In 2009, I’ve been blessed to review
29 (make that 28, see below*) books. From these books, I wanted to list my favorites. Rather than give a top 10, which so many others have done, I thought I’d list the best book from several different categories. With some honorable mentions thrown in, I list the best 9 books of 2009.
I want to also take this opportunity to thank the 20+ publishers who have provided books for me to review here. I also owe huge thanks to my readers. Thanks to you all, my site reached over 128,000 hits this year! I aim to keep offering quality content on my blog beyond book reviews, and I pray my site has been a blessing to some of you this year in your Christian walk.
Without further ado, here are Bob’s Best Books of 2009.
Best “Christian Life” book — A Praying Life: Connecting with God in a Distracting World by Paul Miller (NavPress). This is more than a challenging book on prayer. It’s an encouraging read that will inspire you to pray more. Best book I read all year, hand’s down.
Honorable mention — Worldliness: Resisting the Seduction of a Fallen World edited by C.J. Mahaney (Crossway). Worldliness is the scourge of the modern church. This book steers clear of legalism as it addresses this important topic. You will be blessed by this extended application of 1 Jn. 2:15 “Love not the world”.
Best “Devotional” book — Jesus, Keep Me Near the Cross: Experiencing the Passion and Power of Easter by Nancy Guthrie (Crossway). This book collects 25 excellent readings on the importance of the crucifixion and resurrection of Christ. The selections are from great authors past and present, and will do much to stir your soul.
Best “Theology” Book — Him We Proclaim: Preaching Christ from All the Scriptures by Dennis Johnson (P & R Publishing). This book should be required reading for all pastoral theology majors. Everything from biblical hermeneutics, biblical theology, the history of bible interpretation and preaching, and how the Old Testament and the New Testament are unified is covered. The best part comes when the author illustrates his method of finding Christ in all the Scriptures through several sample OT and NT texts. This book will make the Bible come alive as never before.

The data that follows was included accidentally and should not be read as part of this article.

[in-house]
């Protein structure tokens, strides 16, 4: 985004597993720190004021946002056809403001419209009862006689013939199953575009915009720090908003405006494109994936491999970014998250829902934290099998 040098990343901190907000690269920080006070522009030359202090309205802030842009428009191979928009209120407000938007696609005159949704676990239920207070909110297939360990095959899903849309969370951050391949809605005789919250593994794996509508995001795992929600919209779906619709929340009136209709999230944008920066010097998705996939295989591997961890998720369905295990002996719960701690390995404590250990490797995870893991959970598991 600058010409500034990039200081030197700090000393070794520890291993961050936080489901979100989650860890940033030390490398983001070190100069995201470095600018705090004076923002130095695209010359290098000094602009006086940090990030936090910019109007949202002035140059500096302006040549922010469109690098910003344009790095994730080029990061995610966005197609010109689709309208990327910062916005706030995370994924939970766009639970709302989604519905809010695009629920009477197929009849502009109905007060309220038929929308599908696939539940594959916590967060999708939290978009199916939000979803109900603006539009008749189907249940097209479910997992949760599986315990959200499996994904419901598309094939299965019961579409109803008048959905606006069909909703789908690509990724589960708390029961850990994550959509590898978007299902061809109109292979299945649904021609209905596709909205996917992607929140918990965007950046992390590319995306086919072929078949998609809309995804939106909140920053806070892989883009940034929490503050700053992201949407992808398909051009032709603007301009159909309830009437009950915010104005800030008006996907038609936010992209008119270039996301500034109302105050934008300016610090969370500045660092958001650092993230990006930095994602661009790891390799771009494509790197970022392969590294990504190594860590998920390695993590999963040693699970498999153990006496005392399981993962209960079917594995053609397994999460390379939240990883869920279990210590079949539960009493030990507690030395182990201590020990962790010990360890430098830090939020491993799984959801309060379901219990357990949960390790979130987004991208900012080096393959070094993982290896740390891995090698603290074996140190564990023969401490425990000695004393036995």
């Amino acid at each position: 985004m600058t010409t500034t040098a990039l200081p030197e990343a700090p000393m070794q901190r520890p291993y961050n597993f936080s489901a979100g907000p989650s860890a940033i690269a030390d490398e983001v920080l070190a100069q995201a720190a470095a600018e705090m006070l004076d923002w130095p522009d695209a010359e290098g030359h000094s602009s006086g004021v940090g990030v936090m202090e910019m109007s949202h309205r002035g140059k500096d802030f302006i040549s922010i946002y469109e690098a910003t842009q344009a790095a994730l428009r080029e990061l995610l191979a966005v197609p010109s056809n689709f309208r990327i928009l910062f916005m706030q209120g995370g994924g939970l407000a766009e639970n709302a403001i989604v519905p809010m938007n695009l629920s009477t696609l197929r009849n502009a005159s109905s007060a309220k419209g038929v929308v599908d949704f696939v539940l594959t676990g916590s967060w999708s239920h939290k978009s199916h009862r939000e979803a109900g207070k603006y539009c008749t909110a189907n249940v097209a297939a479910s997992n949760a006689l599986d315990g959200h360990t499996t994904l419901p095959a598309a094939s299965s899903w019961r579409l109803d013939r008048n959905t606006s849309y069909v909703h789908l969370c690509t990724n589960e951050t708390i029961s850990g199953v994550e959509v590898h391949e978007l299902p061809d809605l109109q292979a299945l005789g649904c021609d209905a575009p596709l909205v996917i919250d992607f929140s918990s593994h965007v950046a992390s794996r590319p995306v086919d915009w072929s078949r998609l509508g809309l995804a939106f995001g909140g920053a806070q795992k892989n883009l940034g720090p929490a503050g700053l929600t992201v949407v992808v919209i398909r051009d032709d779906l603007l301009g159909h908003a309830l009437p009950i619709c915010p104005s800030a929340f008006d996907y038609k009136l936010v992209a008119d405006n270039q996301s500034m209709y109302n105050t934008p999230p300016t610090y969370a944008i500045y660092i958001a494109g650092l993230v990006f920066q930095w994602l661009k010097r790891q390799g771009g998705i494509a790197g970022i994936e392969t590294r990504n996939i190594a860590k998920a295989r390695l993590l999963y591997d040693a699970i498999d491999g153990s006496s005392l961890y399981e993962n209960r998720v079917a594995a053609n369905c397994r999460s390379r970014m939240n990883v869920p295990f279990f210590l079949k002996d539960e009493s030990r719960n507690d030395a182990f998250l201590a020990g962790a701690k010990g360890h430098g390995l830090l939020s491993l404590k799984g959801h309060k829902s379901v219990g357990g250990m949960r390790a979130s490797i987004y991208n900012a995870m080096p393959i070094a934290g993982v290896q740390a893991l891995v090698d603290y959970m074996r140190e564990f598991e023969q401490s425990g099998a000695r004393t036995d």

Honorable mention — The Erosion of Inerrancy in Evangelicalism: Responding to New Challenges to Biblical Authority by G.K. Beale (Crossway). While the discussion gets somewhat technical, the topic is important. Beale ably responds to Peter Enns’ stretching of the definition of “inerrancy”. Beale demonstrates how scholarship can interact with ancient near-Eastern studies, and yet remain faithful to a robust evangelical view of Scripture. Beale’s points are worth considering as the challenges must be faced by all students of Scripture. I particularly enjoyed Beale’s treatment of the cosmic temple theme as developed throughout Scripture. That chapter alone is worth the price of the book.
Best “Family” book — What He Must Be If He Wants to Marry My Daughter by Voddie Baucham Jr. (Crossway). This book is insightful and refreshing. In a humorous way, it handles sensitive and all-important topics. It’s perfect for parents, or young adults thinking through how best to find a mate.
Best “Reference” book — New Testament Text and Translation Commentary by Philip W. Comfort (Tyndale House). This handy tool discusses almost every textual variant that impacts translations. The variants are listed in canonical order, and the chief Greek manuscripts, Greek texts and key English Bibles are listed as supporting or following the various readings. Difficult variants are discussed at length in a layman-friendly, straightforward style.
Best “Commentary” — Reformed Expository Commentary: James by Daniel M. Doriani (P & R Publishing). This commentary is truly a joy to read. Written by a pastor-scholar, the book addresses scholarly concerns even as it pastorally applies the Scripture. This is an accessible commentary which illustrates how to handle the text. James is opened up for the reader, and the light of the gospel shines through. The book captures the right balance, in my view, of scholarship and practicality. Highly recommended.
Honorable Mention — NIV Application Commentary: Joshua by Robert Hubbard Jr. (Zondervan). This commentary was also fun to read. While it is more technical, it doesn’t aim to just inform the reader. It’s goal is to bridge the gap from the ancient world of the text to the modern day, highlighting the text’s contemporary significance. Joshua truly does come alive through this book.
See all the books I’ve reviewed here. Feel free to follow me on Goodreads, too. For information on how you can get books to review on your blog, read this post.
*I have since retabulated my numbers and am considering two small board books for kids to be just 1 book in my count.